Enroll in one of our FREE online STEM bootcamps. Join today and start acing your classes!View Bootcamps

University of Maine

Problem 1
Problem 2
Problem 3
Problem 3
Problem 4
Problem 5
Problem 6
Problem 7
Problem 8
Problem 9
Problem 10
Problem 11
Problem 12
Problem 13
Problem 14
Problem 15
Problem 16
Problem 17
Problem 18
Problem 19
Problem 20
Problem 21
Problem 22
Problem 23
Problem 24
Problem 25
Problem 26
Problem 27
Problem 28
Problem 29
Problem 30
Problem 31
Problem 32
Problem 33
Problem 34
Problem 35
Problem 36
Problem 37
Problem 37
Problem 38
Problem 39
Problem 40
Problem 41
Problem 42
Problem 43
Problem 44
Problem 45
Problem 46
Problem 47
Problem 48
Problem 49
Problem 50
Problem 51
Problem 52
Problem 53
Problem 54
Problem 55
Problem 56
Problem 57
Problem 58
Problem 59
Problem 60
Problem 61
Problem 62
Problem 63
Problem 64
Problem 65
Problem 66
Problem 67
Problem 68
Problem 69
Problem 70
Problem 71
Problem 72
Problem 73
Problem 74
Problem 75
Problem 76
Problem 77
Problem 78
Problem 79
Problem 80
Problem 81
Problem 82
Problem 83
Problem 84
Problem 85
Problem 86
Problem 87
Problem 88
Problem 89
Problem 90
Problem 91
Problem 92
Problem 93
Problem 94
Problem 95
Problem 96
Problem 97
Problem 98
Problem 99
Problem 100
Problem 101
Problem 102
Problem 103
Problem 104
Problem 105
Problem 106
Problem 107
Problem 108
Problem 109
Problem 110
Problem 111
Problem 113
Problem 114
Problem 115
Problem 116
Problem 117
Problem 118
Problem 119
Problem 120
Problem 121
Problem 122
Problem 123
Problem 124
Problem 125
Problem 126
Problem 127
Problem 128
Problem 129
Problem 130
Problem 131
Problem 132
Problem 133
Problem 134
Problem 135
Problem 136
Problem 138
Problem 139
Problem 140
Problem 212

Problem 17

Calculate each of the following quantities:

(a) Total number of ions in 38.1 $\mathrm{g}$ of $\mathrm{SrF}_{2}$

(b) Mass $(\mathrm{kg})$ of 3.58 $\mathrm{mol}$ of $\mathrm{CuCl}_{2} \cdot 2 \mathrm{H}_{2} \mathrm{O}$

(c) Mass $(\mathrm{mg})$ of $2.88 \times 10^{22}$ formula units of $\mathrm{Bi}\left(\mathrm{NO}_{3}\right)_{3} \cdot 5 \mathrm{H}_{2} \mathrm{O}$

Answer

a. 4.76x10^23 ions

b. 0.610kg

c. 2.32x10^5mg

You must be logged in to like a video.

You must be logged in to bookmark a video.

## Discussion

## Video Transcript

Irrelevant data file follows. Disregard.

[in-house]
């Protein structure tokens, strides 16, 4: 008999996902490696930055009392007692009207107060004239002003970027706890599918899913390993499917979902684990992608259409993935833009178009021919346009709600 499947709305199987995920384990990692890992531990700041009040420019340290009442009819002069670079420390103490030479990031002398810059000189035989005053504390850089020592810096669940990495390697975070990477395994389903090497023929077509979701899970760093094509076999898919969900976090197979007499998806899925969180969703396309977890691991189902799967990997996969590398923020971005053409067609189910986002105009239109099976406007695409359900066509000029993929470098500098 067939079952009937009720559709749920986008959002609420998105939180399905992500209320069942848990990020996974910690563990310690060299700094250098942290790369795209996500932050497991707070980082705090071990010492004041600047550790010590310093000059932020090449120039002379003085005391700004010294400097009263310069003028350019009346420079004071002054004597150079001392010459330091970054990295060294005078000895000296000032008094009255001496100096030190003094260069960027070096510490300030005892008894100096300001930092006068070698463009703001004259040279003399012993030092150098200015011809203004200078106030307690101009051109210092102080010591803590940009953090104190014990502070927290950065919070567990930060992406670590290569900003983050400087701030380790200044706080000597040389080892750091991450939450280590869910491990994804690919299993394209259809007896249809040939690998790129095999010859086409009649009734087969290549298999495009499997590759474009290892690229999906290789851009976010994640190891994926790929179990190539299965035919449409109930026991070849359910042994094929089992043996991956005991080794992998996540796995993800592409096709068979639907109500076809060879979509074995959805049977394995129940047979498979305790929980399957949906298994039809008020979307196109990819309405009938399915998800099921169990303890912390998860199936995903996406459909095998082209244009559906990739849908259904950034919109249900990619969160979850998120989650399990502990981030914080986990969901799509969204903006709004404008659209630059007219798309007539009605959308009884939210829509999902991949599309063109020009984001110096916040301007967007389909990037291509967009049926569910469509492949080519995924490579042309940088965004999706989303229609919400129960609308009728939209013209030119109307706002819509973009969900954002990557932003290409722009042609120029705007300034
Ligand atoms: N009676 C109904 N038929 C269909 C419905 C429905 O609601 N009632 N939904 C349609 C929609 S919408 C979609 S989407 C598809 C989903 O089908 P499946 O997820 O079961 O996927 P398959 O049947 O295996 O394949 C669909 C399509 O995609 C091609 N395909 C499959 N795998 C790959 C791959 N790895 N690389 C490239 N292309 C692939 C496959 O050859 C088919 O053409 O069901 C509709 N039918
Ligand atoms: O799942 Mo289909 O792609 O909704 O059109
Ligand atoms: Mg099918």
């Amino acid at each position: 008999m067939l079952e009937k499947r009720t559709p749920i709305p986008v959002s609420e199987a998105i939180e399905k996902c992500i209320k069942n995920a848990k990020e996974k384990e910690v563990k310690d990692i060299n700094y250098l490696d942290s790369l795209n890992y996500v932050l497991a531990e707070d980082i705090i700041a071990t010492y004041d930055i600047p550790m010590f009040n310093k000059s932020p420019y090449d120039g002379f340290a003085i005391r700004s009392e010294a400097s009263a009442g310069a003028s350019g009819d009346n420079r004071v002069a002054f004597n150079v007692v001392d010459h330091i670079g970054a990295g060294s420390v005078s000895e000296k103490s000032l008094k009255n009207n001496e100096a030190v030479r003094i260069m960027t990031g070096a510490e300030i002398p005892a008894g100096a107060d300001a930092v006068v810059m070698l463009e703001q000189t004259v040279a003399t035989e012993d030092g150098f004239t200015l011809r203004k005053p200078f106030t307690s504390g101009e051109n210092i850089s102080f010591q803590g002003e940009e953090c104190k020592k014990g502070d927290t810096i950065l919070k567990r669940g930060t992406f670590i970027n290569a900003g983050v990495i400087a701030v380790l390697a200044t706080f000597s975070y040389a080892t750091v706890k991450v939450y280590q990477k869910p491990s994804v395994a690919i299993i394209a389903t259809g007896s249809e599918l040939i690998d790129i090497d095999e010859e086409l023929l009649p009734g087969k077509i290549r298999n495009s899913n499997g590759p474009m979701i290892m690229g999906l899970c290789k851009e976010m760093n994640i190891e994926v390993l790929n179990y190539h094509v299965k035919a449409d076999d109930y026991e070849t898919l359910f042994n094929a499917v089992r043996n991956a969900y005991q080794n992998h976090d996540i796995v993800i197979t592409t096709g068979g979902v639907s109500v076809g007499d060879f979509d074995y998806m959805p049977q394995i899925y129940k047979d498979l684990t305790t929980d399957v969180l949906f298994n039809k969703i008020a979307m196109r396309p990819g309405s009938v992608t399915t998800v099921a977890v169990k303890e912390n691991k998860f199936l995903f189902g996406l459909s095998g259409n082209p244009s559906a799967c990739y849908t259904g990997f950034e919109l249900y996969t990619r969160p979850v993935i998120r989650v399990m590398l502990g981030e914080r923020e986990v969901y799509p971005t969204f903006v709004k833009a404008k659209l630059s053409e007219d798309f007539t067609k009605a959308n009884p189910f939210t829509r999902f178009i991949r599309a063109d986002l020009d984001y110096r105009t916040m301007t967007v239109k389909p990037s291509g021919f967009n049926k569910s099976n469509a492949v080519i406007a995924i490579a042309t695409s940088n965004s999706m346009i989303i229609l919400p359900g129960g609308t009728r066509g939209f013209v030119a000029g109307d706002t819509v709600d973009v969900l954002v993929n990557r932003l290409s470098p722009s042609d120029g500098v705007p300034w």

When you're given one quantity of a chemical substance, you can change it to another by using the different relationships, including Moeller, Mass. And of a God rose number. It's good to write out a plan to do go through the conversions and then to do the math using dimensional analysis. So if, for example, you know that you have a certain mass of a substance se 33.1 grams of S. R. F two and you know that you want to find out how Maney ions are in that quantity, we always need to start by changing our mass two moles. So we know that we start off with 33 0.1 grams of strong iam fluoride and we change it to moles. We do this by using the molar mass and remember the Moeller masses found by using the atomic number of the different elements found on the periodic table. Once we have moles, we can find out how many formula units and we do this using off a god rose number. And finally, once we have formula units, we can tell how maney ions based on the chemical formula. So if we start off with our initial mass, we should find the molar mass. So to find the molar mass, we use our periodic table and we look at the atomic weights of strong IAM and flooring. Striatum is 87.62 grams per mole, and Florence is 18 0.998 Because there are two florins in the formula, we multiply by two. So the molar mass of strong in Florida is 125 0.62 grams for every one mole. So now we can change our grams, two moles. We know that one mole is equivalent to 125.62 grams. Once we have moles, we changed to formula units using Allah, God rose number 6.2 times 10 to the 23rd for everyone mall and finally for everyone Formula unit. We need to know the number of ions and strong IAM. Fluoride is made up of strong IAM two plus and to Florian Ion. So there are a total of three ion. So we multiply 33.1 times 6.2 times 10 to the 23rd times three and then divide by the molar Mass, which equals 4.76 times, 10 to the 23rd ions. Instead of given Mass, you may be given number of moles to start with 3.58 moves. C u C l two 0.2 h. 20 This is an example of a compound called hydrate, which means that it's made up of copper and to chlorine ions and additionally, to water molecules. So when we find the molar mass, we need to take into account all of those different components, and we want to change it from moles two kilograms. So we know that we start with moles and we want to go to Graham's first, using again the Molar Mass and then from grams two kilograms, simply using the idea that there are 1000 grams for every one kilogram. And so we just need to figure out our Mueller Mass using the periodic table again. So it will be the molar mass of copper, just 63.55 grams, plus two times the molar mass of chlorine just 35 0.45 plus two times two or four times the mass of hydrogen plus two oxygen's which equals 170 point for eight Gramps, we start off with our initial moles to change two grams. We know that one mole is 170 0.48 grams, and once we have grams, we can change two kilograms because one kilogram is 1000 grams so multiplying 3.58 times 170.48 divided by 1000 Z equals two point 610 kilograms. Finally, we can start off with a formula unit or a small particle such as 2.88 times 10 to the 22 and change that to mass or milligrams in this case. So we'll start off with a small particle of formula unit. Change it to malls and the relationship between formula unit and moles is off a god rose number. Once we have moles, we can change mass using Moeller Mass and then finally we can change two milligrams using the relationship between milligrams and grams. There are 1000 milligrams and every one gram. So the only other information we need to know is what the molar masses of the compound and our formula for a compound This is business nitrate and 03 three 0.5 h 20 So it's another hydrate, which means we have to include the mass of the water, and so one mole will have the mass of the massive bismuth from the periodic table. Just 208 0.9 NATO plus three nitrogen three times 14.7 plus three times three or nine oxygen's 99 plus five times two or 10 hydrogen plus five Oxygen's or this compound has a molar mass of 485 0.67 grams. So we start off. There are initial quantity given 2.88 times 10 to the 22nd formula unit changing it two moles. One mole is equal to 6.2 times 10 to the 23rd units, and then we can change it to grams 485.67 grams for every mall. And then finally, we can change two milligrams 1000 milligrams for one grand. So multiplying 2.88 times 10 to the 22nd I was 4.8 485.67 times 1000 divided by 6.2 times 10 to the 23rd you says at 1.5 weaves us it 2.32 times 10 22nd right turned to the fifth milligrams.